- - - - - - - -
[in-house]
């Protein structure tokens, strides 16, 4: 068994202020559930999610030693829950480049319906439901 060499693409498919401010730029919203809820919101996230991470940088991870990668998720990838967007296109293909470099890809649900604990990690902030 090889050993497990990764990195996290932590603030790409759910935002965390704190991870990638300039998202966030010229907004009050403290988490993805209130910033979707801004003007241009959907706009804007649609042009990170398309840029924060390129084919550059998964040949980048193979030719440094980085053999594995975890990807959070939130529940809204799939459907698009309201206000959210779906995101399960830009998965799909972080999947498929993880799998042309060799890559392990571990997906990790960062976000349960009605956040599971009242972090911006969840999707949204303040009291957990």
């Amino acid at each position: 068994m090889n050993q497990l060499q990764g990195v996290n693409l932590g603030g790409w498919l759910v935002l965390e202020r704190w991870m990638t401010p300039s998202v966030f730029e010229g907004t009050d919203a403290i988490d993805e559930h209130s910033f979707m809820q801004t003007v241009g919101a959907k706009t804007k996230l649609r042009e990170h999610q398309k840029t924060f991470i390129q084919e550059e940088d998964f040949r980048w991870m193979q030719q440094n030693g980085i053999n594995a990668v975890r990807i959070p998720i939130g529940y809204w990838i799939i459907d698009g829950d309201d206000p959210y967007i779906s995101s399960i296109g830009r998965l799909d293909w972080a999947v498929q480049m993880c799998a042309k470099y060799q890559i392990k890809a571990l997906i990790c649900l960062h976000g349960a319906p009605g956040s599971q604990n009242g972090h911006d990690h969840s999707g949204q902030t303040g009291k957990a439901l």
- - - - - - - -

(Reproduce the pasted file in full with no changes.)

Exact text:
[in-house]
């Protein structure tokens, strides 16, 4: 068994202020559930999610030693829950480049319906439901 060499693409498919401010730029919203809820919101996230991470940088991870990668998720990838967007296109293909470099890809649900604990990690902030 090889050993497990990764990195996290932590603030790409759910935002965390704190991870990638300039998202966030010229907004009050403290988490993805209130910033979707801004003007241009959907706009804007649609042009990170398309840029924060390129084919550059998964040949980048193979030719440094980085053999594995975890990807959070939130529940809204799939459907698009309201206000959210779906995101399960830009998965799909972080999947498929993880799998042309060799890559392990571990997906990790960062976000349960009605956040599971009242972090911006969840999707949204303040009291957990």
């Amino acid at each position: 068994m090889n050993q497990l060499q990764g990195v996290n693409l932590g603030g790409w498919l759910v935002l965390e202020r704190w991870m990638t401010p300039s998202v966030f730029e010229g907004t009050d919203a403290i988490d993805e559930h209130s910033f979707m809820q801004t003007v241009g919101a959907k706009t804007k996230l649609r042009e990170h999610q398309k840029t924060f991470i390129q084919e550059e940088d998964f040949r980048w991870m193979q030719q440094n030693g980085i053999n594995a990668v975890r990807i959070p998720i939130g529940y809204w990838i799939i459907d698009g829950d309201d206000p959210y967007i779906s995101s399960i296109g830009r998965l799909d293909w972080a999947v498929q480049m993880c799998a042309k470099y060799q890559i392990k890809a571990l997906i990790c649900l960062h976000g349960a319906p009605g956040s599971q604990n009242g972090h911006d990690h969840s999707g949204q902030t303040g009291k957990a439901l």